He emigrated from Colombia and transitioned to his true self

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When Mateo Guerrero immigrated to Queens in 2010, he was a queer undocumented teenager called Katherine. When he came out to his mom shortly afterward, she pleaded with Guerrero not to become a man. When his father found out that Mateo wanted to transition, he left the family and returned to their home in Colombia.

Eventually Guerrero’s mom accepted his identity and supported his transition. Three years ago, he started going by Mateo and binding his chest. A year later, he began injecting testosterone every two weeks and saving money for surgery. Finally, on February 21, 2017 he underwent an operation to remove his breasts.

Guerrero, now 22, views his physical gender transition as a form of social resistance. After receiving a visa for juveniles abandoned by a parent, making him a legal U.S. resident, Guerrero graduated from college and took a job training community leaders at the non-profit organization Make the Road. As a pioneer activist, his goal is to empower trans people of color to break societal and cultural stereotypes and boundaries.

I spent a few days in April documenting Mateo’s life as he adjusts to being perceived from the outside as the man he’s always known himself to be on the inside.

Photo: Mallory Moench

Mateo Guerrero laughs at himself as he shaves, because even after nearly two years on testosterone, he knows he doesn’t have much facial hair yet. Still, he likes the habit. Here, he gets ready for work at home in Corona, Queens.

Photo: Mallory Moench

Guerrero cleans his testosterone syringes on his bed. Since July 2015, he has injected testosterone in his thigh every two weeks.

Photo: Mallory Moench

Guerrero said he prefers needles over pills because he believes they have a more direct effect.

Photo: Mallory Moench

He will continue to inject for the rest of his life.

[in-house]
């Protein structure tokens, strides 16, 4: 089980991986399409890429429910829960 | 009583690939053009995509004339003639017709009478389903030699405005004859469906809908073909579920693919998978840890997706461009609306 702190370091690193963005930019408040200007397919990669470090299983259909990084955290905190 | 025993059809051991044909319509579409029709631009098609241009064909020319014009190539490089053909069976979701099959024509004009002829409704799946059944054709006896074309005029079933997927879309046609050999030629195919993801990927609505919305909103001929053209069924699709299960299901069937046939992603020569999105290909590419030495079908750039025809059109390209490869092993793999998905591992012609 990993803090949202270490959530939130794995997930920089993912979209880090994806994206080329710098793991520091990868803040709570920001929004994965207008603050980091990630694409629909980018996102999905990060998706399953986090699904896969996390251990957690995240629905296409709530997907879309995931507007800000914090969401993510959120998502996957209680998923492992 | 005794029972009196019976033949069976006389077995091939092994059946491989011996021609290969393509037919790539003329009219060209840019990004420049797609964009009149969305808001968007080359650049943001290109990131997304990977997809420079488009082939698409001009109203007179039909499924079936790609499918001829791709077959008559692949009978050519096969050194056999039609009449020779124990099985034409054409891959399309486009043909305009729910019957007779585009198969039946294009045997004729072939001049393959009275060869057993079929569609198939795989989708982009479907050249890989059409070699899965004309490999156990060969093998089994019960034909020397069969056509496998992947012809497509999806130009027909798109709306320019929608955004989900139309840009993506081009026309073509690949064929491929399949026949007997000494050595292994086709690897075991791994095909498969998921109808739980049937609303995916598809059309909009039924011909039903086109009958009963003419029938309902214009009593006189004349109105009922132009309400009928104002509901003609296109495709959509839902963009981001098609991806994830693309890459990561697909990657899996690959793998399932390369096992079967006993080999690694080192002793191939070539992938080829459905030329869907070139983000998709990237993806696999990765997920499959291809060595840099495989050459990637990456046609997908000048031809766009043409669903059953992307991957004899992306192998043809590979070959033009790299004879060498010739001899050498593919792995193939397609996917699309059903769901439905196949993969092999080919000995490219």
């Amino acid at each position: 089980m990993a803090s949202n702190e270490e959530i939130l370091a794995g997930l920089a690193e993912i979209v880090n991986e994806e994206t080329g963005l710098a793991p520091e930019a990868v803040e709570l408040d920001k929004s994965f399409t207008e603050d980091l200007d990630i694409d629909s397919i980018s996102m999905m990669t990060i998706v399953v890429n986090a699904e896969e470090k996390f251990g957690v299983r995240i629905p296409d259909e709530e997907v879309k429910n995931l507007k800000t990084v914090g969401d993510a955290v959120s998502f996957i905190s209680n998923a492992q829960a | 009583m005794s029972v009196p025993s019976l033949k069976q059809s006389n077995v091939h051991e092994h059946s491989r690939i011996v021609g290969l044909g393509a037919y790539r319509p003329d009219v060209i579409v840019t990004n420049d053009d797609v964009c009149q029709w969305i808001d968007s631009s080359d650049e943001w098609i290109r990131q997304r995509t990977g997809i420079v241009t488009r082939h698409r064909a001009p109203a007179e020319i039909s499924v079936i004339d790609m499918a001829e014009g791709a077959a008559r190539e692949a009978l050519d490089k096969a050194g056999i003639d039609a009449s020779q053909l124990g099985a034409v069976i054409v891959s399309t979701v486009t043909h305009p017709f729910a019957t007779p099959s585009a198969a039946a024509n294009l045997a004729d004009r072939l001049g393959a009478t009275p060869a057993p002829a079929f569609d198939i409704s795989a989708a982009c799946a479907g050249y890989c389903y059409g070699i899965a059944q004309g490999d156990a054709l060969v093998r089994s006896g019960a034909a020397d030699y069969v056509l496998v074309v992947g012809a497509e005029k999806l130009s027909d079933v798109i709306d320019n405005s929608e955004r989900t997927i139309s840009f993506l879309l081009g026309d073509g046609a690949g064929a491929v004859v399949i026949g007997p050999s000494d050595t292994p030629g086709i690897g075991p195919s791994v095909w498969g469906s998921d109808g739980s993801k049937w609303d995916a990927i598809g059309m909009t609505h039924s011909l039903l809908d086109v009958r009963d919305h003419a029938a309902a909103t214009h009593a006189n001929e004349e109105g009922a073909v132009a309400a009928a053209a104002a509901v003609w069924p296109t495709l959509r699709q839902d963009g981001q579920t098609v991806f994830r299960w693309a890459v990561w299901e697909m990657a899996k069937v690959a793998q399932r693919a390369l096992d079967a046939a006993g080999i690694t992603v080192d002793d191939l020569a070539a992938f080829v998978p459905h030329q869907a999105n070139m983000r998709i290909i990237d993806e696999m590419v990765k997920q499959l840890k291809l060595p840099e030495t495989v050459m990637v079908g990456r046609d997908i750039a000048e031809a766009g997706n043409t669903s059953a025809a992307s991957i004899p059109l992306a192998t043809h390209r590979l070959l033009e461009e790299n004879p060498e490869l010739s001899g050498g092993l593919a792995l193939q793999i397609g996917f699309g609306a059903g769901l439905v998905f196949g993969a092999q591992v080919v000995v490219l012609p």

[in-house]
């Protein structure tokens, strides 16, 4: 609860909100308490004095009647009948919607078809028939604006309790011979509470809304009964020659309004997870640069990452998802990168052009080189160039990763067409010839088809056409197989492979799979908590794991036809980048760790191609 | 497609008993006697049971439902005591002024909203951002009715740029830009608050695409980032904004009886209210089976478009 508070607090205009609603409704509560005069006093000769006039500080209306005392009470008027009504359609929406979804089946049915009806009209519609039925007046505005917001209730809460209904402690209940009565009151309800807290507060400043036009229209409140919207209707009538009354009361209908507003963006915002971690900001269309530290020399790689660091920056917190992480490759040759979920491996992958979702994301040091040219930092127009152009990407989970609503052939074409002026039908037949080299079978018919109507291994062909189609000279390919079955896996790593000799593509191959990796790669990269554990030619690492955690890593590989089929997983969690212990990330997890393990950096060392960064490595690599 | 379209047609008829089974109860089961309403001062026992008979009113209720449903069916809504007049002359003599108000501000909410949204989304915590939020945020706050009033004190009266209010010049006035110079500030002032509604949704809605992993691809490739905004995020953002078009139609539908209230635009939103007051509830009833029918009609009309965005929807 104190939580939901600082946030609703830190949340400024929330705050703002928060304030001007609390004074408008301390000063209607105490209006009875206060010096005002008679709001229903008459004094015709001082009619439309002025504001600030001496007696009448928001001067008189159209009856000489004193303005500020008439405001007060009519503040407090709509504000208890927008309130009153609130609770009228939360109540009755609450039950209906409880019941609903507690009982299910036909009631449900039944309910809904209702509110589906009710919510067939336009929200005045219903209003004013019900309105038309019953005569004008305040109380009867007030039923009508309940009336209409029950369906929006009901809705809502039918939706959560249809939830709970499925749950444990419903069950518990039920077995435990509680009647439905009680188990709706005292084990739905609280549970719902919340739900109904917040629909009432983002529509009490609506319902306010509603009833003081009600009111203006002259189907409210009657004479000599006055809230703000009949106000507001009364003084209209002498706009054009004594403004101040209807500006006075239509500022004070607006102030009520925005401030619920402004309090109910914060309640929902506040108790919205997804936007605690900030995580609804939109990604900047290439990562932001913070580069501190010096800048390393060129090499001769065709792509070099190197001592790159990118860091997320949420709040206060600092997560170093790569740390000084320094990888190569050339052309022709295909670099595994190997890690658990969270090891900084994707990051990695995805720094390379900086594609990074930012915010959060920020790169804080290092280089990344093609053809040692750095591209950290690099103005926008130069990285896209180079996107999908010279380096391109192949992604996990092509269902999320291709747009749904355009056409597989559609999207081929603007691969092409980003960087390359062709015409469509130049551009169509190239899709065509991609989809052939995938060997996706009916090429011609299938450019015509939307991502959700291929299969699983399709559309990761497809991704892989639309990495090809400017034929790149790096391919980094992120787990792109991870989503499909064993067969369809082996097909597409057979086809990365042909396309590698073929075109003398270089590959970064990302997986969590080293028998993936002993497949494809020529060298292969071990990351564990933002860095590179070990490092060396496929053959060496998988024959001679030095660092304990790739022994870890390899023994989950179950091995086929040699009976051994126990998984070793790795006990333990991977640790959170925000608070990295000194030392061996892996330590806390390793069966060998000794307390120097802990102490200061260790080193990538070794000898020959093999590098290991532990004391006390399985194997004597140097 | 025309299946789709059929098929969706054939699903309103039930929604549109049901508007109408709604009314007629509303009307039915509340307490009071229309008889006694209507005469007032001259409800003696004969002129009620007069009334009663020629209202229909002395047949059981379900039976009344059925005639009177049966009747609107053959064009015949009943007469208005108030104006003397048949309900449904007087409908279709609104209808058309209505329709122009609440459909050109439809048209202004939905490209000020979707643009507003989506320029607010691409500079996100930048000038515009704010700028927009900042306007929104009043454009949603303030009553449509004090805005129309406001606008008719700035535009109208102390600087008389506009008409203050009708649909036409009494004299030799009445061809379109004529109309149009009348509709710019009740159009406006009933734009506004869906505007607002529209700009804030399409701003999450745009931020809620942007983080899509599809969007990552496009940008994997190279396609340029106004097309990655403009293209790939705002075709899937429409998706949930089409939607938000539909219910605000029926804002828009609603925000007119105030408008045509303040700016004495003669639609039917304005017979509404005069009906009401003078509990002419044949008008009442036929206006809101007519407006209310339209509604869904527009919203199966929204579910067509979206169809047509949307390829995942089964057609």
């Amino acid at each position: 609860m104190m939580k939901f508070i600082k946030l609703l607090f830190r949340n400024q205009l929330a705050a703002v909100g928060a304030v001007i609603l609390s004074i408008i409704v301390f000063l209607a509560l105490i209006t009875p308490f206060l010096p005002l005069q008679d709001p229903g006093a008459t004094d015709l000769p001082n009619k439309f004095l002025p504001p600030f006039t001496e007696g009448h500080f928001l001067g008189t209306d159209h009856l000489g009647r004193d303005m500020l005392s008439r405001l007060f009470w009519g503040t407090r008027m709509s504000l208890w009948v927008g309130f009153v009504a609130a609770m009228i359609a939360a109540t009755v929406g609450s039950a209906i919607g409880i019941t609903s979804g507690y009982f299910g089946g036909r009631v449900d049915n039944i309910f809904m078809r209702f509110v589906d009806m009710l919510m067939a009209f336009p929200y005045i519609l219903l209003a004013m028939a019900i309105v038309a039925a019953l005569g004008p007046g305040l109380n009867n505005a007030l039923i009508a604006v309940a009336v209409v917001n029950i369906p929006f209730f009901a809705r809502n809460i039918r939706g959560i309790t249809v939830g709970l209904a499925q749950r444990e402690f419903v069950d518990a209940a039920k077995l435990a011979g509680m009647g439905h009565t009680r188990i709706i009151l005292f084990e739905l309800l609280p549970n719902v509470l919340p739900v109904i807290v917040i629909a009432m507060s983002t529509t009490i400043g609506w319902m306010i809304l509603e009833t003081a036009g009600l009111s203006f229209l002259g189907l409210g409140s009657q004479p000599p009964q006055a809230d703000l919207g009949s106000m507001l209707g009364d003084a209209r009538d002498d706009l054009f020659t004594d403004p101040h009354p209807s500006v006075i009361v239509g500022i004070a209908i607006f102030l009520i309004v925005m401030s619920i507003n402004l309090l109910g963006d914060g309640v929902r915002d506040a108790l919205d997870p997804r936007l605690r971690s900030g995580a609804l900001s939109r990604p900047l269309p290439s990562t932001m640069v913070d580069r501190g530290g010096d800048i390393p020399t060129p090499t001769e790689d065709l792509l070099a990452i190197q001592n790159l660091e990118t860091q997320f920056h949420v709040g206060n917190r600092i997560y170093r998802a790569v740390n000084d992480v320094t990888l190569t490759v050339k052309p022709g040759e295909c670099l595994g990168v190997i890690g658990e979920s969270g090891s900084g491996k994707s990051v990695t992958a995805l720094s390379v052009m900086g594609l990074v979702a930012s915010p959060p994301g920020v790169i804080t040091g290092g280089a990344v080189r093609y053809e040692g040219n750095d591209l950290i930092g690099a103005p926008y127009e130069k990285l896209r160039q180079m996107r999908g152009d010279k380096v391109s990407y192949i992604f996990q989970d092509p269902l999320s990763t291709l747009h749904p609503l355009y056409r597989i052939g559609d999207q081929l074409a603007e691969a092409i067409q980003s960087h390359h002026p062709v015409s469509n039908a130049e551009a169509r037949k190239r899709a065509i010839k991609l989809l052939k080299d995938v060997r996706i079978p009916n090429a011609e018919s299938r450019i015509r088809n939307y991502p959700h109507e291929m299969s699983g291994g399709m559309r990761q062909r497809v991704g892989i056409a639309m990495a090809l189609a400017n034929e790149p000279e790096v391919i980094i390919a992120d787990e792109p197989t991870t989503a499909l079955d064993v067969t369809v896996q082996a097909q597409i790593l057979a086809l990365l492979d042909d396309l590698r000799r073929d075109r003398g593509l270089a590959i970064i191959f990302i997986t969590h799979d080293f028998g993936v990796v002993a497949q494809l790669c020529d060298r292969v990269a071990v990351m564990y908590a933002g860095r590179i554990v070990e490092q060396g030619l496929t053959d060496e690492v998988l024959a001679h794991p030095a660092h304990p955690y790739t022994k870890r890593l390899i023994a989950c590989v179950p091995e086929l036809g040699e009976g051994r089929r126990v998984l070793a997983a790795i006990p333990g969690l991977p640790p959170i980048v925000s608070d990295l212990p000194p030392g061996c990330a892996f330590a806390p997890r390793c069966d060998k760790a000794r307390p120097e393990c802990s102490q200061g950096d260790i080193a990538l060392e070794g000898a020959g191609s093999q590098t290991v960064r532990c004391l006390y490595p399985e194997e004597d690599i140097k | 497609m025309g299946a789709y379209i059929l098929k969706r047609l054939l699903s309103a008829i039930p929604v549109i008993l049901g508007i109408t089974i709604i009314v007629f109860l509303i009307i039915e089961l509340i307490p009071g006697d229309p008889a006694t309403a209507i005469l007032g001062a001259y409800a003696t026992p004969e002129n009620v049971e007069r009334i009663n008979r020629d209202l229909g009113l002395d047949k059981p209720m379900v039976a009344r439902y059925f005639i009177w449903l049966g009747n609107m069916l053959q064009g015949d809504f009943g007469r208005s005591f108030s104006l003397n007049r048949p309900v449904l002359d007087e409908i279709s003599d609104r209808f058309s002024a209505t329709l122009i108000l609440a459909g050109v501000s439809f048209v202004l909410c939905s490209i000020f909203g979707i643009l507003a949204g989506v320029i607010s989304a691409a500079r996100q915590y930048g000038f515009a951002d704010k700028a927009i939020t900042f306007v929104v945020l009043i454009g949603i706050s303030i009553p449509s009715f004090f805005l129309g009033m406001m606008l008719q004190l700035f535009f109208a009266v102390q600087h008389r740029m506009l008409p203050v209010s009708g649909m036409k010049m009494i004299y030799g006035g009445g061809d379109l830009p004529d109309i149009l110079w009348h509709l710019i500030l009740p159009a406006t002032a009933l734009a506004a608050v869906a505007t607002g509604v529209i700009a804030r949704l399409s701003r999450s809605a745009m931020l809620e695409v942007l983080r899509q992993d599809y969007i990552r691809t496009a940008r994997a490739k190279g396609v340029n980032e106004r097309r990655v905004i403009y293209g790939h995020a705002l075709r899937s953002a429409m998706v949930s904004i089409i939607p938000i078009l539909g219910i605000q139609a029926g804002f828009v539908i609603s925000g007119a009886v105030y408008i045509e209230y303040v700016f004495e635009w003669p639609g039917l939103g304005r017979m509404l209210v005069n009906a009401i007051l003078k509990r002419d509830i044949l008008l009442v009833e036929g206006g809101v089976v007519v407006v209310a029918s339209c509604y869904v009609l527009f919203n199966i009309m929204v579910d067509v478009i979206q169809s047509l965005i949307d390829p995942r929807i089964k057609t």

Photo: Mallory Moench

Guerrero relishes going shirtless since he had surgery to remove his breasts in February of 2017. For him, it was the last step in the years-long process of gender transition. He said he’s now proud of his scars. Here, he shows off his chest at home on April 5, 2017.

Photo: Mallory Moench

Mateo’s mother, Maria Guerrero, shares pictures of Mateo as a baby girl in a photo book she brought with her when they moved from Colombia in 2010 to Queens.

Photo: Mallory Moench

Guerrero and his mom share a one-bedroom apartment and love dancing salsa together. Here, they laugh at home on April 4, 2017.

Photo: Mallory Moench

After years of defying gender norms, Guerrero finds it strange to move through the world as a man. He said he’s surprised when he experiences privilege or is privy to misogyny because of his male identity.

Photo: Mallory Moench

At a dance party at Starr Bar in Brooklyn celebrating the International Transgender Day of Visibility, Guerrero pulled off his belt and started the limbo.

Photo: Mallory Moench

Guerrero dances with his girlfriend Sylvia Scahill.

Photo: Mallory Moench

Guerrero holds his girlfriend’s hand on the International Transgender Day of Visibility on March 31, 2017.

Photo: Mallory Moench

 

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